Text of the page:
"You were there, before." Frodo dimly remembered her, clutching his lifeless left hand as the other Elf carried him through the hallway. Bethilien nodded. "I knew right away what had happened when I saw you lying in the hall, pale-faced, cold as night, and haunted by a dark dream. We had hoped in Imladris you would make a complete recovery, but the wounds of the Enemy are grievous." The Elf wrapped Frodo's blanket closer around him. "Are you hungry?"

Frodo considered this. The rocking of the boat, gentle as it was, was still making him feel sick. "No, thank you," he said. "I'm just a bit thirsty." She gently lifted Frodo, taking care not to injure his shoulder even though the wound was long closed, and let him drink some water in small sips. It was cool and felt relieving on his parched throat. She placed him back down on the bed, dipping the cloth in a bowl of warm water near the bed and placing it back on his forehead. The warmth comforted and relaxed him, and he felt sleep come over him again. It was so hard to stay awake when he was ill...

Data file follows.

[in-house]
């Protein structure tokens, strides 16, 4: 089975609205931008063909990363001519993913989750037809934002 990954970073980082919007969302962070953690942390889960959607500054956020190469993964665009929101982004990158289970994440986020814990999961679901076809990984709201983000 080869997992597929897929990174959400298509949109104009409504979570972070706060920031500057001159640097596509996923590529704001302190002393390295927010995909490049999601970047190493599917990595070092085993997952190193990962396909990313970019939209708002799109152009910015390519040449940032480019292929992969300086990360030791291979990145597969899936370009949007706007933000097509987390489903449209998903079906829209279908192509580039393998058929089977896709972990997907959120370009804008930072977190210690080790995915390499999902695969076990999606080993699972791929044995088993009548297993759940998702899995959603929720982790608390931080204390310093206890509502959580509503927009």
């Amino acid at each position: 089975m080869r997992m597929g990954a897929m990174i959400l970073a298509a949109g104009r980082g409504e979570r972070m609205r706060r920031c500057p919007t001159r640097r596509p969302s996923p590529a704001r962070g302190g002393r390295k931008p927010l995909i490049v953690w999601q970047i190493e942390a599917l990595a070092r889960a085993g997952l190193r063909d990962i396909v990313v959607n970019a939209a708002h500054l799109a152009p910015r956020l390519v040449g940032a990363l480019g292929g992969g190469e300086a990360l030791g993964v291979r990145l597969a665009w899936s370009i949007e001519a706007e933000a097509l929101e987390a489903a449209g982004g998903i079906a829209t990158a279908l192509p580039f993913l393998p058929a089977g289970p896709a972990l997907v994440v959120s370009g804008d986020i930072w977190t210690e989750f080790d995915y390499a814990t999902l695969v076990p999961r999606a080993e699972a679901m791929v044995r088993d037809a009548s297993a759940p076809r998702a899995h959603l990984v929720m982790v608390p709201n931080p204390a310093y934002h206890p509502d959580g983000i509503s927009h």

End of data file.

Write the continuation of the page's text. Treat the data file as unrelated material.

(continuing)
"I know you are tired." Bethilien's voice was kind. "Rest now. The journey will soon be over, and you will be on dry land and away from the rocking." He felt her hand stroking his hair as the urge to sleep conquered him again.

It was nearly sunset when Gandalf roused him. Frodo had not had another dream, which he was grateful for. He also felt a bit stronger and was able to sit up, though Gandalf insisted on helping him. He missed Bilbo terribly and longed to see the old hobbit. He hadn't wanted to be separated from him so soon, and even though Gandalf had told him not to worry, Frodo still did.